6 Tips for Teaching Kids About Death

posted: 02/23/16
by: Katie Morton
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  • Funerals are hard for children of all ages.
    Funerals are hard for children of all ages.
    Image Credit: iStock

    The Subject No One Wants to Talk About

    Death is a part of life. As parents, it can be hard for us to explain to our children what happens when we die. We worry that we may upset or scare them. Experts say that discussing death with your children isn’t easy, but it’s something you should do—especially when faced with the loss of a loved one. Here’s how to handle this sensitive topic with grace.

    What is Death?

    Young children may not understand the true meaning of the word. Jill Macfarlane, director of The Sharing Place recommends being honest and concise. She recommends using explanations such as, “Everything that lives dies,” and “Dead means your body doesn't work anymore. You can't speak, eat, breathe, think, or feel, and your body will always stay dead.”

    These specific words address what happens to the physical body when a person dies and also conveys that death is permanent. It may be tempting to gloss over the negative aspects of death and try to package it in a way that’s more pleasant for your child. We may have heard platitudes such as, “Grandma went to sleep.” The problem with this approach is your children may then become fearful of sleep or bedtime—worried that they too will never wake up.

  • Try to be as honest as possible.
    Try to be as honest as possible.
    Image Credit: iStock

    If You Know The Answer, Tell Them

    Children may be curious about what happened to a sick relative or an older family member. While you don’t have to share unsettling details of how they died, it can be reassuring to tell children basic facts. It’s perfectly fine to say, “Grandpa died because he was old and he got sick.” This helps them process the cycle of life. One analogy that children understand is comparing life to trees—leaves and flowers bloom in the spring, then wilt and die in the fall when they’re older. People get older too, and their bodies wilt and die.

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    Find Ways to Keep Memories Alive

    When children have relatives or friends close to them die, it can be traumatic. And though talking about their feelings can help, it is important to keep their connection to that person. Depending on their age, have them keep a journal of every time they want to share a thought or story with that person. Or, if they're too young to write down their feelings, you can pretend to "call Heaven" and speak to the person they're missing.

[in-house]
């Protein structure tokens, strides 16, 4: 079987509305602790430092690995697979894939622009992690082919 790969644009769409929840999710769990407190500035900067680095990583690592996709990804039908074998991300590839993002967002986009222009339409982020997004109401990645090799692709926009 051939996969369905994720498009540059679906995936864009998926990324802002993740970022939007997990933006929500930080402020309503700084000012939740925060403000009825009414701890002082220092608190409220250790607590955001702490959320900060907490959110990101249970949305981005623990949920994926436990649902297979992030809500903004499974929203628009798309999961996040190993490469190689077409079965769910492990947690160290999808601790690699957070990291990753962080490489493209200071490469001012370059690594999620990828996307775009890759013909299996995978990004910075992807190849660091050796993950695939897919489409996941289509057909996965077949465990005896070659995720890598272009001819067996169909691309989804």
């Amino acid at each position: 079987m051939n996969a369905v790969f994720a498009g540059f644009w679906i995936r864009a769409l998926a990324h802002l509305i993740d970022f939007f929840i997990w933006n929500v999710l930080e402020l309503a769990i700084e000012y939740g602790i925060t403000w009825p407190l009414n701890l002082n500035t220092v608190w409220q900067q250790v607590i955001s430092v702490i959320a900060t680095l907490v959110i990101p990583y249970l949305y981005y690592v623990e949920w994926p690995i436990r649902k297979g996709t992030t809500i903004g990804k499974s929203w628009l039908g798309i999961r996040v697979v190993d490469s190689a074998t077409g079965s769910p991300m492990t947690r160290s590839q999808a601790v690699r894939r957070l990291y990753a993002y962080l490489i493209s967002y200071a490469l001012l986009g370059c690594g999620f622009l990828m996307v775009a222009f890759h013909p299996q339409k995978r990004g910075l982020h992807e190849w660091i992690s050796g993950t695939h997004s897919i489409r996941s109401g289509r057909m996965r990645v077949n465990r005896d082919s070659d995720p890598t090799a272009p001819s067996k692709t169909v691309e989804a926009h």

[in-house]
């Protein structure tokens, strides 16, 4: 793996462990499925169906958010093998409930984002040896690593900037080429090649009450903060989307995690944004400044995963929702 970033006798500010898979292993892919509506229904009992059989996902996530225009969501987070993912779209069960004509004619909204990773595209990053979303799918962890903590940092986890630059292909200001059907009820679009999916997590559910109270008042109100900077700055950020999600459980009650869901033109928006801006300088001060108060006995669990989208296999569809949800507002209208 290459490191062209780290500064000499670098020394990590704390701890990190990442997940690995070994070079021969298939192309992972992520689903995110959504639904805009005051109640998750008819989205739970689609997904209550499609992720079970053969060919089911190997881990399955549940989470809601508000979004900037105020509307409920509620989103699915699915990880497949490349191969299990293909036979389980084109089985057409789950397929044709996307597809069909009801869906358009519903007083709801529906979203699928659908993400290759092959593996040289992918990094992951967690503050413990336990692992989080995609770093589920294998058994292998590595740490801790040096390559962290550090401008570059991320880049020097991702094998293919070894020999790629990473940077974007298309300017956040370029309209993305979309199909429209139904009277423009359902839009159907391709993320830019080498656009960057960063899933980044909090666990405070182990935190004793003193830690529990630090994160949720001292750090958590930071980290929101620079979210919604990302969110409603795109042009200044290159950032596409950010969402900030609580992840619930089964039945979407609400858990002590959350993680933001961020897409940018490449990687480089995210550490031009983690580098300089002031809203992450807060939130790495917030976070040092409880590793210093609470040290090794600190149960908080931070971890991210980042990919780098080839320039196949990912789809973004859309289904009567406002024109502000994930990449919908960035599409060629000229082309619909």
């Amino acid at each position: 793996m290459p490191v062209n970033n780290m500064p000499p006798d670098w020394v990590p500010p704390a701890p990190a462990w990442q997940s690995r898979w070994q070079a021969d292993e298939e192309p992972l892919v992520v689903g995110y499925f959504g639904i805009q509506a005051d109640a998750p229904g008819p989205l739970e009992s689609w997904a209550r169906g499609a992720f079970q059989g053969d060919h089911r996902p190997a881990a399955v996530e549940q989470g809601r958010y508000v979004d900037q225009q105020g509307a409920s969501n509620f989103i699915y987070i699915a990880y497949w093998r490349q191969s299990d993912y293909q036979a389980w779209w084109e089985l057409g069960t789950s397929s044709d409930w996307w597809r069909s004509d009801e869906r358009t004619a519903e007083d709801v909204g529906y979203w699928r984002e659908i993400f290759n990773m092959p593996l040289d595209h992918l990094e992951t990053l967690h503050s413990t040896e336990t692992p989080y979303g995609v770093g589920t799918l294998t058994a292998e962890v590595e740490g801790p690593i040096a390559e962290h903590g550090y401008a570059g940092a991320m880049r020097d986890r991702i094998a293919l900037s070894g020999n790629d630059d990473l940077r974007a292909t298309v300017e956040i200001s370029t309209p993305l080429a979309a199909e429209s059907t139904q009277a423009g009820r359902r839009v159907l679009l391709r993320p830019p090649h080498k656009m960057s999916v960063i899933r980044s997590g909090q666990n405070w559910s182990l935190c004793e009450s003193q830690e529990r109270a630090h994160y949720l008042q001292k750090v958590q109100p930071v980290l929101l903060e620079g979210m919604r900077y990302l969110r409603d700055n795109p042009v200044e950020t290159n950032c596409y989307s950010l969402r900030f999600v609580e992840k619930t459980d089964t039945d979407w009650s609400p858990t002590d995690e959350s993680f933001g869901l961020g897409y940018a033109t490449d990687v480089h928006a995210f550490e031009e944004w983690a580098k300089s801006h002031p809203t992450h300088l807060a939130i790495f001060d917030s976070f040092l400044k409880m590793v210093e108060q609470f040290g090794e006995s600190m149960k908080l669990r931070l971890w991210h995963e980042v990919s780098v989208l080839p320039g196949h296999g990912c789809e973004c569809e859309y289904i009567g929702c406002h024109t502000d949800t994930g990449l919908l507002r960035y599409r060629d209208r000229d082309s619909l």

• The hospital can be scary for young children.
    The hospital can be scary for young children.
    Image Credit: iStock

    Visiting Sick Relatives in the Hospital

    Many parents question whether it’s appropriate to bring young children to visit a terminally ill relative in the hospital. There’s no correct answer to this question, but some bereavement counselors suggest asking the child whether they want to go. If the ill relative is incapacitated or hooked up to life-sustaining apparatus, this may be very scary for a young child. Use your best judgment based on the relationship and prepare your child ahead of time by explaining to them what they can expect to see.

  • Depending on the child's age, this may be difficult.
    Depending on the child's age, this may be difficult.
    Image Credit: iStock

    Attending the Funeral

    Many parents wonder whether they should bring their children to a funeral. Again, this is a question only you know the answer to. It depends on the child’s relationship to the deceased, as well as their own maturity level. Preschool-aged or younger children will have a hard time sitting through a long service, so you may want to bring along someone to help with their comfort and care.

    You should also gauge the tone of the funeral. For a younger person who died tragically, the funeral can be overwhelming. For a loved relative who lived a long, full life, the funeral may be more celebratory and a happy time of remembrance. Decide how much your own child can handle at their age.

  • Check in on your child's feelings.
    Check in on your child's feelings.
    Image Credit: iStock

    Address Their Feelings

    Processing the death of a loved one can make a child feel vulnerable and unsafe. As a parent, you want to explain the facts to them. However, once you’ve shared the age-appropriate information and answered their questions, it’s equally as important to check in on their feelings. Let them share, emote, and then let them know that they’re heard. No matter what they’re feeling, reassure them that it’s perfectly OK for them to have these feelings.

    If you’re at a loss for words, sometimes a good book can point you in the right direction. These first two titles explain death and dying in a way that children can understand. The second two titles are geared toward parents seeking information on how best to discuss death and dying.

    ”Lifetimes: The Beautiful Way to Explain Death to Children,” by Bryan Mellonie

    ”I Miss You: A First Look at Death,” by Pat Thomas

    ”Talking About Death: A Dialogue Between Parent and Child,” by Eric A. Grollman

    ”A Parent’s Guide to Grieving Children: Rebuilding Your Family After the Death of a Loved One,” by Phyllis R. Silverman and Madelyn Kelly

    Confronting the realities of death is never easy—even for adults. Knowing how to answer your child’s questions and helping them process a loss is emotionally challenging for both of you. Know that the simple act of recognizing your child’s feelings and answering their questions will reassure them and make them feel supported.